Katya Andresen

I have so much to do but don’t know where to start!

That’s the crucial–but seldom acknowledged or discussed–challenge on which I co-led a vibrant mind meld at the Nonprofit Technology Conference (#11NTC), along with superstars Katya Andresen, Kivi Leroux Miller and Sarah Durham.

We were thrilled at the number and engagement level of the hundreds folks squished in the room. In fact, discussion got so lively we were hushed by the organizer of the session in the next room! That request exemplifies the excitement of the crowd in discussing this stuff and in meeting each other–brainstorming partners in the making!

Katya created these summary slides on the fly as we provided one-minute consulting and participants shared their bright ideas on how to:

  • Get priorities right
  • Balance is crucial between marketing and fundraising efforts, not just within marketing
  • Manage up and build leadership buy-in on priorities you set
  • Balance incoming requests (agency model) when you’re acting more strategically (i.e. you have your own job to do)
  • Do the internal marketing necessary to build support, investment and a team of messengers among your colleagues
  • Cut down your program (hint – don’t cut a channel if it’s working, just scale back your effort)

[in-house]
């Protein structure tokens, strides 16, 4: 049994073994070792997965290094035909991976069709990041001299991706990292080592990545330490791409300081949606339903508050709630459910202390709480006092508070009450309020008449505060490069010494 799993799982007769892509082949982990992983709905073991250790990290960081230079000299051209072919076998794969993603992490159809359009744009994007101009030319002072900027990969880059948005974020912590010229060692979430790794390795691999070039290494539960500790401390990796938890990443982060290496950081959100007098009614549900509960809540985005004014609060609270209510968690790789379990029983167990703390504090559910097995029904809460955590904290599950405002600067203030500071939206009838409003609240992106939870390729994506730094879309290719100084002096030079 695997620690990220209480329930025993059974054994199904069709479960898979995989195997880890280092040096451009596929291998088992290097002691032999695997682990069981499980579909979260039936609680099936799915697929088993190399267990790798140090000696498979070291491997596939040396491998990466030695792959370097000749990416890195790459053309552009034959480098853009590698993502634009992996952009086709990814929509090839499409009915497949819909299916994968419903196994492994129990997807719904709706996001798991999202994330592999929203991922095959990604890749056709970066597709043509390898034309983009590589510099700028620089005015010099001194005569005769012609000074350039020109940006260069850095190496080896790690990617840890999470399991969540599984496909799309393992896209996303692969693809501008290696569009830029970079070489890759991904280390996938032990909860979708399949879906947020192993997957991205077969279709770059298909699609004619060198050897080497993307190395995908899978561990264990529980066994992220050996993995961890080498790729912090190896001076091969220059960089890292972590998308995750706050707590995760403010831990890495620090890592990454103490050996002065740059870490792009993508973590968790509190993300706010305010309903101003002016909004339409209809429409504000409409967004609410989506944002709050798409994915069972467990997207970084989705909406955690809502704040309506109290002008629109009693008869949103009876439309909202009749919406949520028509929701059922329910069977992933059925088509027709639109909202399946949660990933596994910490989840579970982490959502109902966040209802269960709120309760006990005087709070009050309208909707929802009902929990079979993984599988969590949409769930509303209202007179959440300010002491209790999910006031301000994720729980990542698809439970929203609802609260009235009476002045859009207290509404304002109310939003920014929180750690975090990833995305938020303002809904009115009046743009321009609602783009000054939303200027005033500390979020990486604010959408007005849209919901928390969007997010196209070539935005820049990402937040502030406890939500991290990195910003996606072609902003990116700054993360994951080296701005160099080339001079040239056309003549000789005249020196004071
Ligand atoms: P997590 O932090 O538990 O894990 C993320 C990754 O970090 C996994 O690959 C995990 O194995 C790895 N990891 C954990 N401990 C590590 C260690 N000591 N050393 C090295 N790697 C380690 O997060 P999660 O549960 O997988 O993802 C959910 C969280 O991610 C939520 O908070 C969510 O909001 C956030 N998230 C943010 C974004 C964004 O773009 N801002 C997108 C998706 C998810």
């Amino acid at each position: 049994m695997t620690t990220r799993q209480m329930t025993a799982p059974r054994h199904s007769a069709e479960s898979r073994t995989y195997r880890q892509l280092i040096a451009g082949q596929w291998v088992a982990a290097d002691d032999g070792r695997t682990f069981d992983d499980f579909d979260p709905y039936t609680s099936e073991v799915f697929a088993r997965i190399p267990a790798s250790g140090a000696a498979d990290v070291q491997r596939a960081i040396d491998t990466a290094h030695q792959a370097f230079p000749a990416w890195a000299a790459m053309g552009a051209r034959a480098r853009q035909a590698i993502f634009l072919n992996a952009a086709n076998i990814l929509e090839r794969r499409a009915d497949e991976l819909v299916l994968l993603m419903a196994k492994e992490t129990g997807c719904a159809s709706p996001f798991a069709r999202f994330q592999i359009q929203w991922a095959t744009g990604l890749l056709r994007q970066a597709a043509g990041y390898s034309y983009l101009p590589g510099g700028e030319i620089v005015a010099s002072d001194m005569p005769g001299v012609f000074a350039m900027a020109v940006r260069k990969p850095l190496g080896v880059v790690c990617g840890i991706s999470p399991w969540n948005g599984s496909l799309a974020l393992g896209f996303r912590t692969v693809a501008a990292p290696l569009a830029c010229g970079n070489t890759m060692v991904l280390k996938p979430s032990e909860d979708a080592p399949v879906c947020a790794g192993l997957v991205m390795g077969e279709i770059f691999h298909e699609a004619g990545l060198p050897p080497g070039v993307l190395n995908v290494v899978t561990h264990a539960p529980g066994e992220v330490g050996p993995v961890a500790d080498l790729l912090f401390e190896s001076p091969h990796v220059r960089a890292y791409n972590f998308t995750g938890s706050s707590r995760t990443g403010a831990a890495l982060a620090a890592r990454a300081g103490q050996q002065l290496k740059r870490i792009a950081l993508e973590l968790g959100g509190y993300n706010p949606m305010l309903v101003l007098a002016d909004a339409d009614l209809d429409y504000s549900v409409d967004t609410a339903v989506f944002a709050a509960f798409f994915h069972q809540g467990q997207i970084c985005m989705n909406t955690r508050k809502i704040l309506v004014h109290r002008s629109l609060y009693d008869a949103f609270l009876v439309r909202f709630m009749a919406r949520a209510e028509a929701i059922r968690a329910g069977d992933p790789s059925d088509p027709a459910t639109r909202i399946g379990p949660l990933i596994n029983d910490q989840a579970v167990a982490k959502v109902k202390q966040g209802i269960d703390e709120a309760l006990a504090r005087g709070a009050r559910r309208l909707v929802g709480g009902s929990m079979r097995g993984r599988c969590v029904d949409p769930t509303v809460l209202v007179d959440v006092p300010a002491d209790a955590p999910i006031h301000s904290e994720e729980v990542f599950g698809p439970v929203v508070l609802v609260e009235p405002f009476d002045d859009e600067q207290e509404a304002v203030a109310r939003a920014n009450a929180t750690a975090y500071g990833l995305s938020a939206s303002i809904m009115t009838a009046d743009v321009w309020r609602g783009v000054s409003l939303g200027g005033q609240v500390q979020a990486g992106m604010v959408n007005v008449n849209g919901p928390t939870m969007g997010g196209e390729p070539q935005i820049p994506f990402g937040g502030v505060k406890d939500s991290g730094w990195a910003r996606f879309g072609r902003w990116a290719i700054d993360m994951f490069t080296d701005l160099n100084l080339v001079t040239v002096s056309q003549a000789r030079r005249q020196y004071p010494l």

• Break up with social media if the ROI isn’t there.

Here are a few other outtakes on the session:

What do you have to add to these bright spots? Please share it here.

P.S. Get a jump start on your marketing planning via the Total Focus Marketing Plan Workshop led by Kivi Leroux Miller and me. Karen and Tara participated last fall with great result! 2011 workshops are scheduled for June 16 in Seattle and October 12 in New York City. Learn more nowthe workshops sold out last year and 2011 seats are going fast!

Nancy Schwartz in Planning and Evaluation | 0 comments
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When we announced the winners of this year’s Nonprofit Tagline Awards (The Taggies), a bit of a debate unfolded about the connection between taglines and strategy.

Fundraiser and blogger Chuck English asserted that a tagline is nothing but a tool, and that approaching it otherwise diverts organizations from the critical work of strategy.

In response, Katya Andresen, COO at Network for Good, commented, “Taglines are a great test of your strategy. You can’t have a clear tagline if you don’t have a clear sense of 1) your mission; 2) what is special about your organization; and 3) what your audience cares about.”

I couldn’t agree more with Katya. And I was glad to see Chuck raise the issue. Because if there’s one thing I’ve learned since starting the Nonprofit Tagline Awards program, it’s that most nonprofits misunderstand or overlook the power and importance of taglines and other key messages, and the critical role they play in strategy.

Here’s what I see as the vital relationship an organization’s messages and its strategy. This bridge may well be the eye-opener that enables you to meet your messaging goals!

Please add your thoughts to the conversation here.

P.S. Learn how to strengthen your nonprofit’s marketing impact with the new 2011 Guide to Nonprofit Marketing Wisdom.

Nancy Schwartz in Branding and Messages | 1 comment
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